The Bush Administration put China, Russia and 10 other countries on a "priority watch list" for copyright infringement, a status that makes it more likely the US could bring trade cases against them in the World Trade Organization, the Washington Post reports.
"We must defend ideas, inventions and creativity from rip-off artists and thieves," U.S. Trade Representative Susan C. Schwab said in a statement accompanying this year's report.
The administration earlier this month announced that it was filing two new trade cases against China before the World Trade Organization. One of those cases charged that China was lax in enforcing its laws on protecting American copyrights and patents.
The annual report, known as a "Special 301 Report," said that China has a special stake in upgrading its protection of intellectual property rights, given that its companies will be threatened by rampant copyright piracy as they increase their own innovation. The 10 countries other countries placed on the priority watch list were Argentina, Chile, Egypt, India, Israel, Lebanon, Thailand, Turkey, Ukraine and Venezuela.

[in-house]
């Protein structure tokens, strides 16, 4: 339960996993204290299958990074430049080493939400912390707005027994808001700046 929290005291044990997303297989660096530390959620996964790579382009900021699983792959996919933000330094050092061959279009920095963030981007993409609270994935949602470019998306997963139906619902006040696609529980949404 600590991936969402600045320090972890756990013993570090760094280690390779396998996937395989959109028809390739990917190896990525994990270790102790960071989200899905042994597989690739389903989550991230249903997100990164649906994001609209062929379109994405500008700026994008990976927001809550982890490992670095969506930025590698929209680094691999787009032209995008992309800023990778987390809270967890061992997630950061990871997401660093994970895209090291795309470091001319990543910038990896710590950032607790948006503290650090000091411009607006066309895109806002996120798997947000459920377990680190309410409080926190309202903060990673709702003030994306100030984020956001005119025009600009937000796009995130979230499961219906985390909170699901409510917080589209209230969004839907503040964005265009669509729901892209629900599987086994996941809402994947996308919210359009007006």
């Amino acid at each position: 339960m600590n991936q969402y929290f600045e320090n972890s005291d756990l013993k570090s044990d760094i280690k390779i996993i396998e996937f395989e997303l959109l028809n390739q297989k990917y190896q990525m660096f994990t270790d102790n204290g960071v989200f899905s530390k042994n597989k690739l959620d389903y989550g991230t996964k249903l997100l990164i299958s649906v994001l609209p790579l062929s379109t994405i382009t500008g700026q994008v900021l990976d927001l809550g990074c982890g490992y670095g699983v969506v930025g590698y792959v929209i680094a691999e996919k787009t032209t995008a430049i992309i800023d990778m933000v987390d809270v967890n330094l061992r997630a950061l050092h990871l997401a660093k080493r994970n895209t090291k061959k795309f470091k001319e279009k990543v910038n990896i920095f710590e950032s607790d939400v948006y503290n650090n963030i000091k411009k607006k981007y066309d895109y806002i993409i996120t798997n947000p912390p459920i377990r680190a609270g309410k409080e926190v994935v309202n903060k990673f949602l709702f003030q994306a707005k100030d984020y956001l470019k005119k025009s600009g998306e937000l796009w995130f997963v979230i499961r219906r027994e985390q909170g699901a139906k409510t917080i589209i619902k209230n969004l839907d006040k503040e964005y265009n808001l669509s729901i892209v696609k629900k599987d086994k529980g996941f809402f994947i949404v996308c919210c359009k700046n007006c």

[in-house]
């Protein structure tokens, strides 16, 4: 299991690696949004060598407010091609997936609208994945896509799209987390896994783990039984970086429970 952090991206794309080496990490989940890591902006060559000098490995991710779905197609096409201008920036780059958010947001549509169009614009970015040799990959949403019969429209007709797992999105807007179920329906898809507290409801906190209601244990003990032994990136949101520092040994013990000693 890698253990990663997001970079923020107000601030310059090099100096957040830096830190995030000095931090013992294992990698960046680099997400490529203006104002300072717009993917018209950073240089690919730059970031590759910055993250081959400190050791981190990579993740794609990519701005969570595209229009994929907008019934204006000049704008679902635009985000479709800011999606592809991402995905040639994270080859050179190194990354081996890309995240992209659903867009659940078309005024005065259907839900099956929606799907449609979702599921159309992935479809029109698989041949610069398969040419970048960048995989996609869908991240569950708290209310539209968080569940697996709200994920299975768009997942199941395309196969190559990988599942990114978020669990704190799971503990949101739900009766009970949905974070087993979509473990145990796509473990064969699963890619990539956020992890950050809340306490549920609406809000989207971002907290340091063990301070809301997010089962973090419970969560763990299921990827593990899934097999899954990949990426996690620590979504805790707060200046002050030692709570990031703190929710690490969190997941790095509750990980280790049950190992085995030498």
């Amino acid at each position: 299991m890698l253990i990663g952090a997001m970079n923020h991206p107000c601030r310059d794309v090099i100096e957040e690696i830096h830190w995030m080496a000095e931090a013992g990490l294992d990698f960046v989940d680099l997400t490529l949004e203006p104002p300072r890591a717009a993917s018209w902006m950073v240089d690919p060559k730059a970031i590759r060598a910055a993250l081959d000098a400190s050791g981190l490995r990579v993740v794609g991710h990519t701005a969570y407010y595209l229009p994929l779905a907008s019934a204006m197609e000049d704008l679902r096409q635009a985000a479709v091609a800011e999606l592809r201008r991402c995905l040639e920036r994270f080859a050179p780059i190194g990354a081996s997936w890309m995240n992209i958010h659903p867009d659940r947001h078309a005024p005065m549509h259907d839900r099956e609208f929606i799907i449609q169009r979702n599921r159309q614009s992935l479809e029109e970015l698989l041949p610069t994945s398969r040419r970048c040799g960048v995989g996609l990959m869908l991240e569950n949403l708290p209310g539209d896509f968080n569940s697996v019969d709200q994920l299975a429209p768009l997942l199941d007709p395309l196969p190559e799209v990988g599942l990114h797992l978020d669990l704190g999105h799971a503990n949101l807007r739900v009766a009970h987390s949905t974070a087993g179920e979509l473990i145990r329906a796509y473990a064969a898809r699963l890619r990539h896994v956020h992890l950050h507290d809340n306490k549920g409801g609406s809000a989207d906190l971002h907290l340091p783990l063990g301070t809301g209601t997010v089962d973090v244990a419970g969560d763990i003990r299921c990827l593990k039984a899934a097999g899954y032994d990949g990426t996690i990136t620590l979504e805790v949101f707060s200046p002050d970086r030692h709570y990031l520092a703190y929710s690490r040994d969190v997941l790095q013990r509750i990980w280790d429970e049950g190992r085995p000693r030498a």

Oxfam America denounced the administration for what the international development agency said was a misstatement of the rights of U.S. companies under international trade rules.
"The report ignores important international agreements signed by the U.S. government ... which clearly state that developing countries have the right to place public health and the public interest over intellectual property rules," said Rohit Malpani, a policy adviser with Oxfam.